The article below is reprinted with permission from The Outdoor Wire.
To the surprise (and chagrin) of many outside the industry, hunters and anglers are neither the most prolific nor profligate consumers of the outdoors. Via the contributions of tax dollars via Pittman-Robertson act, they voluntarily contribute funds to help preserve, protect and defend the nation’s wild resources.
As participation numbers fall (despite the increased, but likely temporary, participation numbers brought on by the social-distancing aspects of Covid), the dollars commensurate with their participation also dwindle. It’s a surprising realization that the dwindling of participation doesn’t improve the lot of game and fish species, it imperils them.
Fewer dollars mean fewer nesting boxes for migratory birds, fewer conservation easements to preserve wild spaces for the other species, and a general reduction in wildlife and conservation resource officers to protect them from poaching or limitless consumption.
The conclusion is simple: as resources dwindle, wildlife suffers.
Last week, I was contacted by North Carolina State University’s Lincoln Larson, an associate professor of parks, recreation and tourism management at NC State. He wanted to make me aware of the results from a significant study of undergraduate students at public universities regarding the future for wildlife.
Not surprisingly, the students were supportive of conservation funding in what Larson called “many forms…and particularly supportive of new ways to do it.” As he pointed out, what they support was probably worth paying attention to.
On the surface, their support for conservation’s continuance was encouraging.
But the findings, published in Conservation Science and Practice, also force another realization: they’re all for eight of nine strategies for funding, including industry contributions, state-level funding sources, revenue from oil and gas companies, using revenue from outdoor recreation outfitters, state lottery proceeds (77%), a state sales tax (71%), even state and local bonds (72%), in addition to hunting and fishing license fees (83%). They also liked the idea of an excise tax on hunting and fishing equipment (61%).
But the area where they balked at paying for conservation cuts to the heart of the ongoing debate of “traditional” versus “non-traditional” outdoors participants.
A majority of students surveyed opposed the idea of excise taxes on outdoor recreation equipment like backpacks, tents or binoculars. The equipment they’re most likely to use.
That, says Larson, points to something that’s been a point of contention between the two types of outdoors participants.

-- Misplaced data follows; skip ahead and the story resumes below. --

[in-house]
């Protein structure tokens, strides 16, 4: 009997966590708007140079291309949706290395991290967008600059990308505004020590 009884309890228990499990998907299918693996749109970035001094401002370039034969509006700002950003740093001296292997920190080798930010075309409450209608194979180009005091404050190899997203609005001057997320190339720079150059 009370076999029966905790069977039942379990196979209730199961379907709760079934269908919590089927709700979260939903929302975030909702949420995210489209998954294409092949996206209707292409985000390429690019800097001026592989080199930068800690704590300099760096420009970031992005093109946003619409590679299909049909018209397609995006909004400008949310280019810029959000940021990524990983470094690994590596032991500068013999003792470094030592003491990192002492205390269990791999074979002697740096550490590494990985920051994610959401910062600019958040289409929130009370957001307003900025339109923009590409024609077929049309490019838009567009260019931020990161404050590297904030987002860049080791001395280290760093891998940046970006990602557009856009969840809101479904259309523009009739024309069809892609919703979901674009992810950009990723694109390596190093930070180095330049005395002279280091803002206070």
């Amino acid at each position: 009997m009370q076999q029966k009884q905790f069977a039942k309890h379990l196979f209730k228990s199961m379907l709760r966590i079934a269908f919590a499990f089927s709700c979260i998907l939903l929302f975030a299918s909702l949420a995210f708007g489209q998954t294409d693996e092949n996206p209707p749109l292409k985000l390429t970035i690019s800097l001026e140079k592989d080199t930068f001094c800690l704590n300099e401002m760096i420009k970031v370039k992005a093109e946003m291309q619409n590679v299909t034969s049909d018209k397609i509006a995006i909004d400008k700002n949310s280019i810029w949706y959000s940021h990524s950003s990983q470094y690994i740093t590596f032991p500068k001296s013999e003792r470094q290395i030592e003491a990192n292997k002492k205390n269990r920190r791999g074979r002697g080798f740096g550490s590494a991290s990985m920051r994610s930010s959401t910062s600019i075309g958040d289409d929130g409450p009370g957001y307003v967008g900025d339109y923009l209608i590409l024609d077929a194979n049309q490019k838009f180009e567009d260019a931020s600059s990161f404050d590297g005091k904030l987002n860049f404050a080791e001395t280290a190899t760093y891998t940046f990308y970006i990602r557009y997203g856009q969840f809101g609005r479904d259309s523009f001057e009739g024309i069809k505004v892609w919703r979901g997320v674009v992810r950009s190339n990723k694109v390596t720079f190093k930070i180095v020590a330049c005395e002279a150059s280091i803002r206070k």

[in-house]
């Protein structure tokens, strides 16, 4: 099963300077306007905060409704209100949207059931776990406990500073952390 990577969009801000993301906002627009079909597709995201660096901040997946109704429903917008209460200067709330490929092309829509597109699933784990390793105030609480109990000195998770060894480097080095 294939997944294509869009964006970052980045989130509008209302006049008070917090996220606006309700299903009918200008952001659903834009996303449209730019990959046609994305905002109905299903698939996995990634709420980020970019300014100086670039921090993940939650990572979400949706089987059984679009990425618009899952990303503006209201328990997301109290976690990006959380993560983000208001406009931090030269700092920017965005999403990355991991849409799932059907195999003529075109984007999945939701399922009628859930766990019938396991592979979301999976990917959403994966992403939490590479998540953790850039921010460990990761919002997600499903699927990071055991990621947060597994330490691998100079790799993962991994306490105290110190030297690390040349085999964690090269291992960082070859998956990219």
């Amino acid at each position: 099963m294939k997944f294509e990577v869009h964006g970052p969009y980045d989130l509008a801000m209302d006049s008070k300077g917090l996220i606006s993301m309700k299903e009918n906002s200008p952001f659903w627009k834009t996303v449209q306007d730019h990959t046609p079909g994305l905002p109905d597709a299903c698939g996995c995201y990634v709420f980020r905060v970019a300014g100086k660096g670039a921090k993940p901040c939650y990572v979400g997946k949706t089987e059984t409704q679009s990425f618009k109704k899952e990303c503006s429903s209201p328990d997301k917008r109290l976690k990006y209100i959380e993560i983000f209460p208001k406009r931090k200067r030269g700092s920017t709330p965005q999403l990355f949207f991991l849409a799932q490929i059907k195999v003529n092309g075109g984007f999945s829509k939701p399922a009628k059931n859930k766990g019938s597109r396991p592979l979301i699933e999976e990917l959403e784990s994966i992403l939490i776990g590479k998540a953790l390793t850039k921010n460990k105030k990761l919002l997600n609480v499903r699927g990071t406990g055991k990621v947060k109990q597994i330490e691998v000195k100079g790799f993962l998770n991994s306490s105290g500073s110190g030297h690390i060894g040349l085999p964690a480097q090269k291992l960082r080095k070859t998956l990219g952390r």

“Students generally want people to pay for conservation,” he says, “but they might not want to pay for it themselves, at least not at this stage in their lives.”
Everyone enjoys the many benefits of outdoor recreation. But it appears that not everyone is willing to share the burden of keeping wild places wild.
There’s the rub.
Across the survey, funding wildlife conservation was something all of these young adults could support…until it came to the idea of a portion of those costs coming out of pocket.
They were more than willing to look at any other non-traditional funding source – first.
“Right now,” Larson says, “wildlife conservation in the United States is primarily funded by hunters and anglers, and it’s been that way for nearly 100 years. That system worked well until the number of hunters and anglers started to decline.”
“Now, the state agencies charged with managing wildlife are are trying to figure out: What do we do? Do we recruit more hunters and anglers, or do we come up with new and innovative ways to support conservation?”
As our future leaders were brought into the conversation, it seems they’re more than willing to look at “non-traditional” ways of replacing the diminishing revenues. Until the idea of contributions for that support was suggested from groups that have historically not paid for anything other than their own participation and enjoyment.
The study’s overall findings seem encouraging, until you realize they’re inferring paying to keep conservation going is a good idea- until I’m expected to contribute.
That’s essentially no different than the debate that’s raged across the outdoors for many of the 100 years that hunters and anglers have essentially paid the freight for others: shouldn’t all outdoor enthusiasts be expected to contribute to the wild spaces they enjoy?
Hunters and anglers think the obvious answer is “yes”. Everyone else seems to disagree. And the survey indicates that’s not likely to change anytime soon.